live review // Gobsquad: Western Society

live reviews Slate take an audio-descriptive, minimalist approach to reviewing an unusual show last month at Cambridge Junction.

live review // Gob Squad: Western Society
words // Hugh Mungous

A mess of furniture and equipment.

Sean Patten emerges. He is naked and seems confused.

Sharon Smith comes on from the other side. She is naked too. Neither of them seem to know where they are or why. They hold hands and face us the audience.

‘One Million Years BC’ is projected on the backdrop. A countdown to now:

Sarah Thom comes out. She and Sharon Smith share a moment. Bastian Trost comes on.

The four performers begin to dress themselves in golden hot pants and high heels they find strewn about the stage.

We pass from swampy prehistory into the sounds of early civilisation…

The four organise the space.

A harpsichord, the sounds of the steam age…

They move around the stage posing for an unseen photographer.

A telephone rings, the sounds of the first and second world wars, jazz, car horns, electric guitars, a dial up modem…

And then we arrive at now.

Welcome to Western Society.

If you didn’t see it, Western Society takes its inspiration from ‘one of the least viewed videos on the internet’, a four minute clip of a karaoke party ‘somewhere on the edge of the Western world’.

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At least three generations are present. We assume this is a family gathering. Cake is being eaten.

The company recreate the video on stage, inhabiting roles they call ‘Remote Control Man’, ‘Next to Remote’, ‘Girl with Phone’ and others.

“What are we doing here?” they ask, inviting one another to reflect on the roles they are exploring & the situation in general.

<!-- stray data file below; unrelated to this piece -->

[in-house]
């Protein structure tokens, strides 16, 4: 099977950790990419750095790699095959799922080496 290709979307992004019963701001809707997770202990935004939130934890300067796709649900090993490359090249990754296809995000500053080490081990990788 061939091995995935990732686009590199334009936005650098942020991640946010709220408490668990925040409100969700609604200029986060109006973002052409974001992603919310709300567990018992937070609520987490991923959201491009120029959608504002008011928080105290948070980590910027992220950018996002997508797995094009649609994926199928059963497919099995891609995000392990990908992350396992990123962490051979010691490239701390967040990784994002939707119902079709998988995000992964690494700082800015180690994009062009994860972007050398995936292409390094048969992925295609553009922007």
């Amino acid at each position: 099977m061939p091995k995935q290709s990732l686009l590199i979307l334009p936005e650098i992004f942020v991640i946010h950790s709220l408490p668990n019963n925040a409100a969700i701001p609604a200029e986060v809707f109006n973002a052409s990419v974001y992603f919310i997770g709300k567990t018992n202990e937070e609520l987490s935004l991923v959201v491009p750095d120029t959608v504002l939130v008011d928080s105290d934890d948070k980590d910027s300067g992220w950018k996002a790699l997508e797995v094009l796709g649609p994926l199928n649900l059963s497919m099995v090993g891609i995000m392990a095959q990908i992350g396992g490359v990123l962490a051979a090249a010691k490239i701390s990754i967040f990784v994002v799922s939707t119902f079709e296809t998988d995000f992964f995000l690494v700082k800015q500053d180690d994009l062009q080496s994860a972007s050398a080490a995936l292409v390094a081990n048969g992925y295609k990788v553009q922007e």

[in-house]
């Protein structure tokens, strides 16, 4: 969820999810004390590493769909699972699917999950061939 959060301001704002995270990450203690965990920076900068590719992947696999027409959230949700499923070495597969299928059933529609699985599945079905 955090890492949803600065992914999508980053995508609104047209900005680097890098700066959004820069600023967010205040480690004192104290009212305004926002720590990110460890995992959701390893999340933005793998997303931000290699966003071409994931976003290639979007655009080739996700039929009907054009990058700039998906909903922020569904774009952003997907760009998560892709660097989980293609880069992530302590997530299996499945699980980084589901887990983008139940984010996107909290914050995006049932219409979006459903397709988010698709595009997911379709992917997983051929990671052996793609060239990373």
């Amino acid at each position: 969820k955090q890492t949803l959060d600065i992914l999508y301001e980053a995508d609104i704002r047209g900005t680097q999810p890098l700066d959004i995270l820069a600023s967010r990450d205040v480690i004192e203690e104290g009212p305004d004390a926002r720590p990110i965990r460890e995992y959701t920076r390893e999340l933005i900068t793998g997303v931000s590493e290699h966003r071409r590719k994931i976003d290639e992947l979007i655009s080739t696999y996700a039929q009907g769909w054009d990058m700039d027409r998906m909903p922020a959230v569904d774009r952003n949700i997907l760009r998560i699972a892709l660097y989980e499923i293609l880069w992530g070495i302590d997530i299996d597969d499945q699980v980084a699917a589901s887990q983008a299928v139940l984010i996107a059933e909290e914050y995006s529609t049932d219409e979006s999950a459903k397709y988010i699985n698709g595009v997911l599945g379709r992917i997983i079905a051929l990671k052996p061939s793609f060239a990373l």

“On a scale of 1 to 10 how attractive do you think you are?” Sharon asks Bastian (he’s an 8) “On a scale of 1 to 10 how sexually available are you?” (he’s a 2).

And there’s karaoke.

Seven audience members are invited onto the stage. They wear headphones via which they receive instructions from the company. They are given a tour of the set-up and then they are invited to recreate the scene of the party.

The company use the situation to explore their own questions and desires. Sean Patten imagines he is walking into his 7-year-old daughter’s future flat. Bastian Trost stages a scene in which he gets an audience member to play the part of his late father and apologise for not understanding his son’s sexuality. With the help of two audience members Sharon Smith imagines an alternate personal history in which her step-father is her biological father.

Throughout the show the company quiz each other with questions ranging from pop cultural – “Beiber or Timberlake?” – to the impossible – “your wife or your daughter?” – “throw away or recycle?” – “national borders, good or bad?”

It’s a complex, multi-layered show. There’s a lot of stuff going on at any given point. But the dramaturgy feels effortless. It all unfolds with a sense of laid back spontaneity and wonder.

An enjoyable evening at the Cambridge Junction.

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Gob Squad have a long and interesting history. You can find out more here – Rags to Riches.

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